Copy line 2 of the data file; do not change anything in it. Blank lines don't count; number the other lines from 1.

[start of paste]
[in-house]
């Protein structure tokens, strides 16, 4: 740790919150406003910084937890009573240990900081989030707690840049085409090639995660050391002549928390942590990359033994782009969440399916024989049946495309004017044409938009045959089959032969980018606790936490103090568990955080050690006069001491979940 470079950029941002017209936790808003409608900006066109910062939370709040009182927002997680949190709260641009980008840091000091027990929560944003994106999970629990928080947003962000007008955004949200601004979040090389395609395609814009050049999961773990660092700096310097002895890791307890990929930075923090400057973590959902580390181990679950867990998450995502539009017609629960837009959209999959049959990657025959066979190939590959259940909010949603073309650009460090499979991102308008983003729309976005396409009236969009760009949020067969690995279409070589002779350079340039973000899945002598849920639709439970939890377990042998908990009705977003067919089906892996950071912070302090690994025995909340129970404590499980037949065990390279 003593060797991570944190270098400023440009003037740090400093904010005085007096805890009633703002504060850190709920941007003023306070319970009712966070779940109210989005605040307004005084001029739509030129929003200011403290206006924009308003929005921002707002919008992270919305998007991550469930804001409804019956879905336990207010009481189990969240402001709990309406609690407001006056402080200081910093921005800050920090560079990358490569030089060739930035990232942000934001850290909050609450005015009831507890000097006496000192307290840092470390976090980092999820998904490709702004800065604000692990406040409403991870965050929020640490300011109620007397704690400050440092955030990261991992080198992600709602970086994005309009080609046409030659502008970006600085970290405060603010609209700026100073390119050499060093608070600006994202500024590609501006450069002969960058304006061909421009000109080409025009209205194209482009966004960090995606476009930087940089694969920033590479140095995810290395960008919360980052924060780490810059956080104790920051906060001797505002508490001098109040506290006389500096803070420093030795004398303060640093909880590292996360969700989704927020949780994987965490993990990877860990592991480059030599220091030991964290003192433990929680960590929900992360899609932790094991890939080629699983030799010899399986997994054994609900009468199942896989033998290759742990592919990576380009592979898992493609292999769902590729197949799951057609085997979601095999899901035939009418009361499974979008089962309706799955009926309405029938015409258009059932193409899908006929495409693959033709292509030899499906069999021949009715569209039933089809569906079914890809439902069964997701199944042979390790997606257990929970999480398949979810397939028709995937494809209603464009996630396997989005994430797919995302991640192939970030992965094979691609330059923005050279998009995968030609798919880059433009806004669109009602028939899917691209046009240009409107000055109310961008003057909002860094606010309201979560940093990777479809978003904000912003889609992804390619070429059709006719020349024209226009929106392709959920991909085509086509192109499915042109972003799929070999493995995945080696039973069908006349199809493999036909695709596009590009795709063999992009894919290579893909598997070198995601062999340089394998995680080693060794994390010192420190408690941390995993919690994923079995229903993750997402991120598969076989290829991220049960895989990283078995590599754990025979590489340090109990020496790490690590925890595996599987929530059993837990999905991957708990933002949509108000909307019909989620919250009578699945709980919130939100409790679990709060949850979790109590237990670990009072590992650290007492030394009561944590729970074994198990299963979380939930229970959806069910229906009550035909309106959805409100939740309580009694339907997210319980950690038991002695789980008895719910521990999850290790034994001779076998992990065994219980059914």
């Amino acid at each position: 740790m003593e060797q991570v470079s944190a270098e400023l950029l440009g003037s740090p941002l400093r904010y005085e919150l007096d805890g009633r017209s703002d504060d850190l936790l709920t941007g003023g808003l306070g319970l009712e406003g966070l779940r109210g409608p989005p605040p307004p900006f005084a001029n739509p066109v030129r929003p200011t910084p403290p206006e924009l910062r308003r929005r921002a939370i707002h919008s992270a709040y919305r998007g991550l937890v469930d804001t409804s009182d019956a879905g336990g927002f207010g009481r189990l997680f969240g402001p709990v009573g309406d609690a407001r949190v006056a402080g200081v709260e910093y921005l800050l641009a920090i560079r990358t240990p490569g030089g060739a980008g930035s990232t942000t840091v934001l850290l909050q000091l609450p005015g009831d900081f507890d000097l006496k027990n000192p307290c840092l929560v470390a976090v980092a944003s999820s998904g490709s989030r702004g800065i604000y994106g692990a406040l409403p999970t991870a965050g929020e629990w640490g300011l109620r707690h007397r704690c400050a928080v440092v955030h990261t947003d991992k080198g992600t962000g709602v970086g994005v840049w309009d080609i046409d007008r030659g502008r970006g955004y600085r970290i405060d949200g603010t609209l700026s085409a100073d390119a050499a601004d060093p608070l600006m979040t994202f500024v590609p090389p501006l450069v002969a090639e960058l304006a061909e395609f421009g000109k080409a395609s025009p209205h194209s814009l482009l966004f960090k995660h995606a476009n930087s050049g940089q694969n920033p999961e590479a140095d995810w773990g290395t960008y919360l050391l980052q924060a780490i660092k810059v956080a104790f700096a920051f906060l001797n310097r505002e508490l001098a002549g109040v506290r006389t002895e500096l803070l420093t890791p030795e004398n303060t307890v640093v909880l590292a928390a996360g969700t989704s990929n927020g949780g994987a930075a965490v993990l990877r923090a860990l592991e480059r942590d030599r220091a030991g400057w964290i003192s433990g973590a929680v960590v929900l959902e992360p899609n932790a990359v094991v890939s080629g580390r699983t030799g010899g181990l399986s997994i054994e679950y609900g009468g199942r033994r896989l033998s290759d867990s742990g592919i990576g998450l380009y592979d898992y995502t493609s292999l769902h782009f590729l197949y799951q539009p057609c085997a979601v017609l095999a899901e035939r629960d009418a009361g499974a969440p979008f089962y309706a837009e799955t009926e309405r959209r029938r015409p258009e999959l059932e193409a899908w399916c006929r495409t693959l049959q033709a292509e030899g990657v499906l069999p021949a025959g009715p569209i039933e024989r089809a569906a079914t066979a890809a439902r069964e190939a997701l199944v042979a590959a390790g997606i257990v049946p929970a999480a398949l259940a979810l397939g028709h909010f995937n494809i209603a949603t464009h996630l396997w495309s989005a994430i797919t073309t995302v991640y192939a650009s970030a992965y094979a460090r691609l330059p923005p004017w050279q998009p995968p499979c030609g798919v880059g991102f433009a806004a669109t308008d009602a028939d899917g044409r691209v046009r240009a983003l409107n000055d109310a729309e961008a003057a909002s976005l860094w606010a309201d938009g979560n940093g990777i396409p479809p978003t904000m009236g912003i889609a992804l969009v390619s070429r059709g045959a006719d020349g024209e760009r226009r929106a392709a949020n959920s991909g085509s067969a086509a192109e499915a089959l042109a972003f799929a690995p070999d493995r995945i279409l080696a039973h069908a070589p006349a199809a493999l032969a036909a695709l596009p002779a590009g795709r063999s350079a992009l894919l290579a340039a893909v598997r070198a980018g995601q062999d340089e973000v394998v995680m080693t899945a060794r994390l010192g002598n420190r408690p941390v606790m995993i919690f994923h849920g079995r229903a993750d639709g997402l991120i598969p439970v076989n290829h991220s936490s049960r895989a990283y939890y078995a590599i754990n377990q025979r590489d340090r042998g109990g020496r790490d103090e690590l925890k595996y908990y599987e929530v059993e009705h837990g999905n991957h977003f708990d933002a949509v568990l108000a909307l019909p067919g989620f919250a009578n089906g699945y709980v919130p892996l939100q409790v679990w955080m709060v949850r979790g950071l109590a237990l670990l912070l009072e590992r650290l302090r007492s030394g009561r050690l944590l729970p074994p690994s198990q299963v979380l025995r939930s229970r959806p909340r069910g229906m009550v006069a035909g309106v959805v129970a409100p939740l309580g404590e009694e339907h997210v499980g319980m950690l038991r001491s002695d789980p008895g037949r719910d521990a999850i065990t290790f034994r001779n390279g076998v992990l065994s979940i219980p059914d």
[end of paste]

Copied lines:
């Protein structure tokens, strides 16, 4: 740790919150406003910084937890009573240990900081989030707690840049085409090639995660050391002549928390942590990359033994782009969440399916024989049946495309004017044409938009045959089959032969980018606790936490103090568990955080050690006069001491979940 470079950029941002017209936790808003409608900006066109910062939370709040009182927002997680949190709260641009980008840091000091027990929560944003994106999970629990928080947003962000007008955004949200601004979040090389395609395609814009050049999961773990660092700096310097002895890791307890990929930075923090400057973590959902580390181990679950867990998450995502539009017609629960837009959209999959049959990657025959066979190939590959259940909010949603073309650009460090499979991102308008983003729309976005396409009236969009760009949020067969690995279409070589002779350079340039973000899945002598849920639709439970939890377990042998908990009705977003067919089906892996950071912070302090690994025995909340129970404590499980037949065990390279 003593060797991570944190270098400023440009003037740090400093904010005085007096805890009633703002504060850190709920941007003023306070319970009712966070779940109210989005605040307004005084001029739509030129929003200011403290206006924009308003929005921002707002919008992270919305998007991550469930804001409804019956879905336990207010009481189990969240402001709990309406609690407001006056402080200081910093921005800050920090560079990358490569030089060739930035990232942000934001850290909050609450005015009831507890000097006496000192307290840092470390976090980092999820998904490709702004800065604000692990406040409403991870965050929020640490300011109620007397704690400050440092955030990261991992080198992600709602970086994005309009080609046409030659502008970006600085970290405060603010609209700026100073390119050499060093608070600006994202500024590609501006450069002969960058304006061909421009000109080409025009209205194209482009966004960090995606476009930087940089694969920033590479140095995810290395960008919360980052924060780490810059956080104790920051906060001797505002508490001098109040506290006389500096803070420093030795004398303060640093909880590292996360969700989704927020949780994987965490993990990877860990592991480059030599220091030991964290003192433990929680960590929900992360899609932790094991890939080629699983030799010899399986997994054994609900009468199942896989033998290759742990592919990576380009592979898992493609292999769902590729197949799951057609085997979601095999899901035939009418009361499974979008089962309706799955009926309405029938015409258009059932193409899908006929495409693959033709292509030899499906069999021949009715569209039933089809569906079914890809439902069964997701199944042979390790997606257990929970999480398949979810397939028709995937494809209603464009996630396997989005994430797919995302991640192939970030992965094979691609330059923005050279998009995968030609798919880059433009806004669109009602028939899917691209046009240009409107000055109310961008003057909002860094606010309201979560940093990777479809978003904000912003889609992804390619070429059709006719020349024209226009929106392709959920991909085509086509192109499915042109972003799929070999493995995945080696039973069908006349199809493999036909695709596009590009795709063999992009894919290579893909598997070198995601062999340089394998995680080693060794994390010192420190408690941390995993919690994923079995229903993750997402991120598969076989290829991220049960895989990283078995590599754990025979590489340090109990020496790490690590925890595996599987929530059993837990999905991957708990933002949509108000909307019909989620919250009578699945709980919130939100409790679990709060949850979790109590237990670990009072590992650290007492030394009561944590729970074994198990299963979380939930229970959806069910229906009550035909309106959805409100939740309580009694339907997210319980950690038991002695789980008895719910521990999850290790034994001779076998992990065994219980059914």